I am a very lucky person.
It would also be very easy to say that I am a lucky writer. But I am not going to say that.
The label "writer" is one of the ways in which I think about myself, and it's the way in which many of you readers probably think of me. But I am a person first, and always will be.
And what happens to people at a fabulous event like Southeast Black and Blue is most important. It's at SEBB that I understood what a lucky guy I am.
I was invited by Pup Nitro and Loki this summer to give a reading of How to Kill a Superhero at the SEBB weekend, which was devoted to education sessions in BDSM and other community topics. This is the first year the organizers devoted the event to education sessions, and it was a huge success. It sold out weeks in advance.
I had only visited Atlanta in trips before on business, and I knew SEBB was going to be different. The event is pansexual, and it draws some of the best kinksters from the area.
I only spent two days at SEBB, but my eyes flew wide open during my visit. First, I was floored by the hospitality and charm of attendees. The sense of community in the world of kink felt strong, very strong. I was able to plug into deep conversations here ]in a way that is simply not possible in New York City. I had many great conversations about what it's like to live in Atlanta as a kinky person.
The education sessions also expanded my horizons. I chose on purpose sessions that were outside of my own comfort zone. As a result, I attended a session on primal play and one on the basics of fire play. Both left their mark on my psyche, and even if I may not incorporate all of what I saw there into my own practices, I was able to understand these kinds of play from the perspective of the people who love doing it. Sadly, I had to fly back to NYC before I could see the sessions about knife play, which also had me intrigued.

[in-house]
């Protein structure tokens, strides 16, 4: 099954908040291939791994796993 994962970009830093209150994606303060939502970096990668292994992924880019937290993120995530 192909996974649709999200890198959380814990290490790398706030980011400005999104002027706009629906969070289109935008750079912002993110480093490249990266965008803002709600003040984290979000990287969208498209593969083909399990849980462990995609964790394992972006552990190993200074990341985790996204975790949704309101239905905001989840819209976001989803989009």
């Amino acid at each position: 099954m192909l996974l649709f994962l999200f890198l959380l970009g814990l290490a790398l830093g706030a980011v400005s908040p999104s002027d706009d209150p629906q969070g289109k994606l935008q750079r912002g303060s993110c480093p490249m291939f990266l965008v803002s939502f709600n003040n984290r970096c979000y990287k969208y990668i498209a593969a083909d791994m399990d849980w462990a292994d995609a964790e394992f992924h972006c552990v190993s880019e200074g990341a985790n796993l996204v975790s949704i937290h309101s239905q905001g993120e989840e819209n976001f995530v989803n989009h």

The Atlanta Eagle hosted all parts of the event, and as an education space, it felt safe and comfortable. At night, the bar came alive with music and other people (it was open to the public in the evenings). One of my favorite highlights was being able to wear my full Robin costume and visit the boot black station to get my Doc Martens shined.
SEBB confirmed for me what I already suspected about smaller cities and their kink communities: They foster strong bonds, and they offer friendship and space readily. At this event, I was there in author mode, but just soon after arriving, having dinner with Loki and his pups, I only felt like a person, and not like a writer on a business trip.
My reading went very well, and I read a selection from A Gay Bondage Manual. I also discussed elements of superhero fetish with the attendees in my session. If SEBB will have me back next year, I have some very devious ideas on how to make cosplay, perilous bondage and reading come together.
If you live in the Atlanta area, you have no excuse to miss the talent and knowledge that is shared at SEBB. If you live further away, this event is worth your travel dollars. I am already cracking my knuckles about what superhero gear I'll wear next year, and that's not such a bad thing to worry about.
NOTE! If you want to see even MORE photos from SEBB, check out Hotlanta Voyeur's Flickr stream!